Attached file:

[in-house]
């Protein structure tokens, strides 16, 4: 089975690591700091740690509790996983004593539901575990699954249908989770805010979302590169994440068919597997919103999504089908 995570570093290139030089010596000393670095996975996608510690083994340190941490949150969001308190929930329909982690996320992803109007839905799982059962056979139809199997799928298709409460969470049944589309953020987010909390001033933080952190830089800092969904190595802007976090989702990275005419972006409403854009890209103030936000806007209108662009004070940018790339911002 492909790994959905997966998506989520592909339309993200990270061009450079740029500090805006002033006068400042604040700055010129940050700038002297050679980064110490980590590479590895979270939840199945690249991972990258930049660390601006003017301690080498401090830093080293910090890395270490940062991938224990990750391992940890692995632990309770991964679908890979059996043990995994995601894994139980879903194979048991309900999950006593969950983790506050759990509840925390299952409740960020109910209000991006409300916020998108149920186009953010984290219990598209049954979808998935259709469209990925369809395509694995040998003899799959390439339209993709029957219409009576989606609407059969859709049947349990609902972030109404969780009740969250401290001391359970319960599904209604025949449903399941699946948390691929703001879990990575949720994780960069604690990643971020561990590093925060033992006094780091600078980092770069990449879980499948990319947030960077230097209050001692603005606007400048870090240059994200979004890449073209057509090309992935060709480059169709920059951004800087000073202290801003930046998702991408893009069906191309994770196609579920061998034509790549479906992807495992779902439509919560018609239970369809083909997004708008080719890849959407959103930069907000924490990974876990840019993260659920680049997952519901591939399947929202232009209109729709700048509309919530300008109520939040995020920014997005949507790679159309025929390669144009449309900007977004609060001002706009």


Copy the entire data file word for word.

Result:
[in-house]
């Protein structure tokens, strides 16, 4: 089975690591700091740690509790996983004593539901575990699954249908989770805010979302590169994440068919597997919103999504089908 995570570093290139030089010596000393670095996975996608510690083994340190941490949150969001308190929930329909982690996320992803109007839905799982059962056979139809199997799928298709409460969470049944589309953020987010909390001033933080952190830089800092969904190595802007976090989702990275005419972006409403854009890209103030936000806007209108662009004070940018790339911002 492909790994959905997966998506989520592909339309993200990270061009450079740029500090805006002033006068400042604040700055010129940050700038002297050679980064110490980590590479590895979270939840199945690249991972990258930049660390601006003017301690080498401090830093080293910090890395270490940062991938224990990750391992940890692995632990309770991964679908890979059996043990995994995601894994139980879903194979048991309900999950006593969950983790506050759990509840925390299952409740960020109910209000991006409300916020998108149920186009953010984290219990598209049954979808998935259709469209990925369809395509694995040998003899799959390439339209993709029957219409009576989606609407059969859709049947349990609902972030109404969780009740969250401290001391359970319960599904209604025949449903399941699946948390691929703001879990990575949720994780960069604690990643971020561990590093925060033992006094780091600078980092770069990449879980499948990319947030960077230097209050001692603005606007400048870090240059994200979004890449073209057509090309992935060709480059169709920059951004800087000073202290801003930046998702991408893009069906191309994770196609579920061998034509790549479906992807495992779902439509919560018609239970369809083909997004708008080719890849959407959103930069907000924490990974876990840019993260659920680049997952519901591939399947929202232009209109729709700048509309919530300008109520939040995020920014997005949507790679159309025929390669144009449309900007977004609060001002706009």